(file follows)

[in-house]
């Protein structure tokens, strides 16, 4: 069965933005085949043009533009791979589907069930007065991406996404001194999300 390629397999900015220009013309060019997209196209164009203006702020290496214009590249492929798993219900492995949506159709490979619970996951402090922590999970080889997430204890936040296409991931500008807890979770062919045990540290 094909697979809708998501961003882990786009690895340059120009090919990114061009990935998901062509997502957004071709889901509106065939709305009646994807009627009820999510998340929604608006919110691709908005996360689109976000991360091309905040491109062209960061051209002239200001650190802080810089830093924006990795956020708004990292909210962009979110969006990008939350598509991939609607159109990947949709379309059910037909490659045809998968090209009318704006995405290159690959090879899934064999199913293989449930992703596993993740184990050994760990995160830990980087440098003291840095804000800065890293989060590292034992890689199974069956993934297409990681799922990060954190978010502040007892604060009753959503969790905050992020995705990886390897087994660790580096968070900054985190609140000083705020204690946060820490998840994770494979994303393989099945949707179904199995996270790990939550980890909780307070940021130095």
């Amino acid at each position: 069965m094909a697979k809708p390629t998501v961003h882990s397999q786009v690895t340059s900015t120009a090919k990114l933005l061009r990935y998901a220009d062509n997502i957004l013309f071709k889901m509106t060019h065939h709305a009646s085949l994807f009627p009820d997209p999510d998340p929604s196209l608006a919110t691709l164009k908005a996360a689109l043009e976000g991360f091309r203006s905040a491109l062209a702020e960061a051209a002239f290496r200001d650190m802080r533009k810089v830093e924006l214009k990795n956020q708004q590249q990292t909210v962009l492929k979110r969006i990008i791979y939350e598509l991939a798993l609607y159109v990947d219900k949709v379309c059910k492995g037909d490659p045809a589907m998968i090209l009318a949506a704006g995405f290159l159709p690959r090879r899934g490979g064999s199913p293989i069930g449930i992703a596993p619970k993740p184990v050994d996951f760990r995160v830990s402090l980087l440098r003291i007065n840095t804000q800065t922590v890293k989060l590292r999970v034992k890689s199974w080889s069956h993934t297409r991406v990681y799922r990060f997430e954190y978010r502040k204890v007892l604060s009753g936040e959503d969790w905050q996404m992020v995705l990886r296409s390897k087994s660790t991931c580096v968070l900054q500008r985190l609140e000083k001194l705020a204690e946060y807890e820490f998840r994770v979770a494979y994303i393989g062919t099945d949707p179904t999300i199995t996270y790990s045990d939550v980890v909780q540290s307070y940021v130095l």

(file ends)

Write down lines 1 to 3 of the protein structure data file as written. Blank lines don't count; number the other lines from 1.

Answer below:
[in-house]
């Protein structure tokens, strides 16, 4: 069965933005085949043009533009791979589907069930007065991406996404001194999300 390629397999900015220009013309060019997209196209164009203006702020290496214009590249492929798993219900492995949506159709490979619970996951402090922590999970080889997430204890936040296409991931500008807890979770062919045990540290 094909697979809708998501961003882990786009690895340059120009090919990114061009990935998901062509997502957004071709889901509106065939709305009646994807009627009820999510998340929604608006919110691709908005996360689109976000991360091309905040491109062209960061051209002239200001650190802080810089830093924006990795956020708004990292909210962009979110969006990008939350598509991939609607159109990947949709379309059910037909490659045809998968090209009318704006995405290159690959090879899934064999199913293989449930992703596993993740184990050994760990995160830990980087440098003291840095804000800065890293989060590292034992890689199974069956993934297409990681799922990060954190978010502040007892604060009753959503969790905050992020995705990886390897087994660790580096968070900054985190609140000083705020204690946060820490998840994770494979994303393989099945949707179904199995996270790990939550980890909780307070940021130095």
């Amino acid at each position: 069965m094909a697979k809708p390629t998501v961003h882990s397999q786009v690895t340059s900015t120009a090919k990114l933005l061009r990935y998901a220009d062509n997502i957004l013309f071709k889901m509106t060019h065939h709305a009646s085949l994807f009627p009820d997209p999510d998340p929604s196209l608006a919110t691709l164009k908005a996360a689109l043009e976000g991360f091309r203006s905040a491109l062209a702020e960061a051209a002239f290496r200001d650190m802080r533009k810089v830093e924006l214009k990795n956020q708004q590249q990292t909210v962009l492929k979110r969006i990008i791979y939350e598509l991939a798993l609607y159109v990947d219900k949709v379309c059910k492995g037909d490659p045809a589907m998968i090209l009318a949506a704006g995405f290159l159709p690959r090879r899934g490979g064999s199913p293989i069930g449930i992703a596993p619970k993740p184990v050994d996951f760990r995160v830990s402090l980087l440098r003291i007065n840095t804000q800065t922590v890293k989060l590292r999970v034992k890689s199974w080889s069956h993934t297409r991406v990681y799922r990060f997430e954190y978010r502040k204890v007892l604060s009753g936040e959503d969790w905050q996404m992020v995705l990886r296409s390897k087994s660790t991931c580096v968070l900054q500008r985190l609140e000083k001194l705020a204690e946060y807890e820490f998840r994770v979770a494979y994303i393989g062919t099945d949707p179904t999300i199995t996270y790990s045990d939550v980890v909780q540290s307070y940021v130095l």